What Are the Consequences for 2nd Degree Murder?

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Criminal law is a state creature; each state independently defines and punishes crimes. While slight variation exists among states as to the exact definition of second-degree murder, it is generally defined as intentionally and knowingly causing the death of another person or causing severe physical injury that results in the death of a victim. Second-degree murder is punishable as a felony in all states, and usually mandates one of the most severe felony classifications available under state law.

Second-degree Murder Generally

  • Second-degree murder occurs when an individual knowingly causes the death of another. The offender must have intended to cause the death, referred to in common law as "malice aforethought." Many states presume the use of a deadly weapon by an offender displays intent to kill. Intent to kill is what separates murder from lesser charges.

Sentencing Generally

  • Murder in the second-degree is typically charged as the highest felony classification under state law. For example, in Missouri second-degree murder is classified as a Class A felony, and thus under Section 558.011 of the Missouri Revised Statutes, is punishable by a term of not less than 10 years. Many states such as Michigan under Section 750.317 give the trial court the discretion to sentence an offender to any term of incarceration up to and including life.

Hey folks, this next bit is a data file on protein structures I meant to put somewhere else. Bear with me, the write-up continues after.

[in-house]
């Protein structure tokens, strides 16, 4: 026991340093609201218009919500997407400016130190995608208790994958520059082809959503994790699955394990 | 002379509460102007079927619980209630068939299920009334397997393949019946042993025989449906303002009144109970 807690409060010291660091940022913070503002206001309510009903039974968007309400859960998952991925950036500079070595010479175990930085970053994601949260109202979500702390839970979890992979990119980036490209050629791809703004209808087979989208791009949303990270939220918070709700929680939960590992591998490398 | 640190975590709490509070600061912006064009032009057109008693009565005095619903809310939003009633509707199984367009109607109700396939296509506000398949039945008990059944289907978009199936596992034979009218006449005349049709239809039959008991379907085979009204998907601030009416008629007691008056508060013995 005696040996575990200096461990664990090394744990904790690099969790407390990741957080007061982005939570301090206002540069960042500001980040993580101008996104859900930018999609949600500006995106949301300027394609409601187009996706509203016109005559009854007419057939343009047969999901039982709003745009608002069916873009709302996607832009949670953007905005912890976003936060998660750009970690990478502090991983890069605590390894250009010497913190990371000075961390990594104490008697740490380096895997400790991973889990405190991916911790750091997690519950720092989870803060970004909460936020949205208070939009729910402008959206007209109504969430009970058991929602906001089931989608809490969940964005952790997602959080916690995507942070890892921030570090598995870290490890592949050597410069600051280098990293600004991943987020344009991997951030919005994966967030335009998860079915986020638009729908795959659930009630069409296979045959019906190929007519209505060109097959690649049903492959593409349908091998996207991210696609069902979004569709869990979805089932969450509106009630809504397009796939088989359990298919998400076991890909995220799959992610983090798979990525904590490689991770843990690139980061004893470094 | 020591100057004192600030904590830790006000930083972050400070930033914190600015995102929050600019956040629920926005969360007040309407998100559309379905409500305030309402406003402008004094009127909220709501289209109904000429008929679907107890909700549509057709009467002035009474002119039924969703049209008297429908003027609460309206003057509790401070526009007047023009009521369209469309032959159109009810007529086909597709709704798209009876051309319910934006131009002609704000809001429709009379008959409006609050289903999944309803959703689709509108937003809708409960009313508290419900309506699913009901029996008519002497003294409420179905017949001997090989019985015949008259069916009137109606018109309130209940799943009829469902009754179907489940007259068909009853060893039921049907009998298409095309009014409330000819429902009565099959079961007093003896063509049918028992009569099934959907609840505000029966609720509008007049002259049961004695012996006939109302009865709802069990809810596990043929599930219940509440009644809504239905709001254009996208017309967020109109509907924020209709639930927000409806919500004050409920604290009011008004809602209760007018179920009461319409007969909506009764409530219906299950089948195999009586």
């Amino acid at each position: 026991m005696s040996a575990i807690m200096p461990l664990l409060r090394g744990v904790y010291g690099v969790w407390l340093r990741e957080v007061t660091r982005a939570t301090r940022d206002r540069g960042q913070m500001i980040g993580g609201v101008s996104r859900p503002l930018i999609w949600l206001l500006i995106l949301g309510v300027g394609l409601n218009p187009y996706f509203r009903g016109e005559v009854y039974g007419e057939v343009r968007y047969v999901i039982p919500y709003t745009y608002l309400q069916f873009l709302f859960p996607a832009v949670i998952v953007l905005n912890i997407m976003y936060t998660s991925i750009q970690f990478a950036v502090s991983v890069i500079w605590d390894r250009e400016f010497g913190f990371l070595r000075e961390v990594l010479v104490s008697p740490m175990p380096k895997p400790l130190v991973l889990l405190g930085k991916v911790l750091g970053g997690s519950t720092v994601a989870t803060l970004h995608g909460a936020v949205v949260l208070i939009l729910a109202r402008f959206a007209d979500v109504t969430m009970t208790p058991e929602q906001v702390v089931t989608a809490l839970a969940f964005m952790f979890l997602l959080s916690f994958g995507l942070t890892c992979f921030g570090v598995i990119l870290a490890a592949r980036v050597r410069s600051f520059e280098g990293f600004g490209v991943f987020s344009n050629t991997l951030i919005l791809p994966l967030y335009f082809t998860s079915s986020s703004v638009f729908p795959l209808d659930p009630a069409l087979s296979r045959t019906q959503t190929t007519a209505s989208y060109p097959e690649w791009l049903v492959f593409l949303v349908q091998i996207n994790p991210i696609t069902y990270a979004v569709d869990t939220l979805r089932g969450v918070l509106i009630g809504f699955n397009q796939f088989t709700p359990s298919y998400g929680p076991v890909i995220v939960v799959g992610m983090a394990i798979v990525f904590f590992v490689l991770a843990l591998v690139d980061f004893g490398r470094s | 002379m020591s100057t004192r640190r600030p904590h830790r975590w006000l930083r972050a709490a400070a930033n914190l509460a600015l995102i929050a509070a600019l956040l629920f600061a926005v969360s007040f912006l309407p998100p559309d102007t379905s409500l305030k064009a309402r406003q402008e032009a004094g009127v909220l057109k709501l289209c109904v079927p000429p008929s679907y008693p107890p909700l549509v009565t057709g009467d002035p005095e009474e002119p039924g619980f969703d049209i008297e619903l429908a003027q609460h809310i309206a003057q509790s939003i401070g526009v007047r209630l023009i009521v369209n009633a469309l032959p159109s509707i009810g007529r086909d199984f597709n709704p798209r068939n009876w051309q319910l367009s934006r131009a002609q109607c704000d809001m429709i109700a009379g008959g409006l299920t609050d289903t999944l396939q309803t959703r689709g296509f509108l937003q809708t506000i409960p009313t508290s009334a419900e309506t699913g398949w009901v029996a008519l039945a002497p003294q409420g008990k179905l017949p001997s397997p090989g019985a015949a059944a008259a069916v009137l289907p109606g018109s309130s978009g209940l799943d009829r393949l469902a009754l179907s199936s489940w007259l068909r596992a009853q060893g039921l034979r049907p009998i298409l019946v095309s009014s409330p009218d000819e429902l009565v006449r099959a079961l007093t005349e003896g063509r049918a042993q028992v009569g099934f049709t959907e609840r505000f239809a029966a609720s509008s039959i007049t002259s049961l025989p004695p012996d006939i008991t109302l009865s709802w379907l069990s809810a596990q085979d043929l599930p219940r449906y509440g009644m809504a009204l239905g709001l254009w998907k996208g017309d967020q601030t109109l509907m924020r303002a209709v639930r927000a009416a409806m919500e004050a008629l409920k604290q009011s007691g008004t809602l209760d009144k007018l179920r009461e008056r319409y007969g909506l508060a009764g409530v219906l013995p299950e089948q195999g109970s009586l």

Defenses

  • Defenses are possible to the charge of second-degree murder. For example, under New York's Penal Code Article 125.25, self-defense, extreme emotional disturbance and knowingly assisting in a suicide are possible defenses. Extreme emotional disturbance generally recognizes that reasonable individuals might be overcome with emotion in extreme situations. For example, if you were to walk in on your spouse engaged in sexual intercourse with another, it is reasonable that you might lose control in an ensuing physical altercation.

First-degree Murder and Manslaughter

  • Second-degree murder sits in severity between first-degree murder and manslaughter (voluntary and involuntary). Generally speaking, first-degree murder requires premeditation by the offender. This means the offender planned or prepared to commit the murder. Manslaughter occurs where someone dies unintentionally because of the offender's actions, the distinction being that the offender did not knowingly intend to cause the victim's death, but he is responsible by his actions for the victim's death.

References

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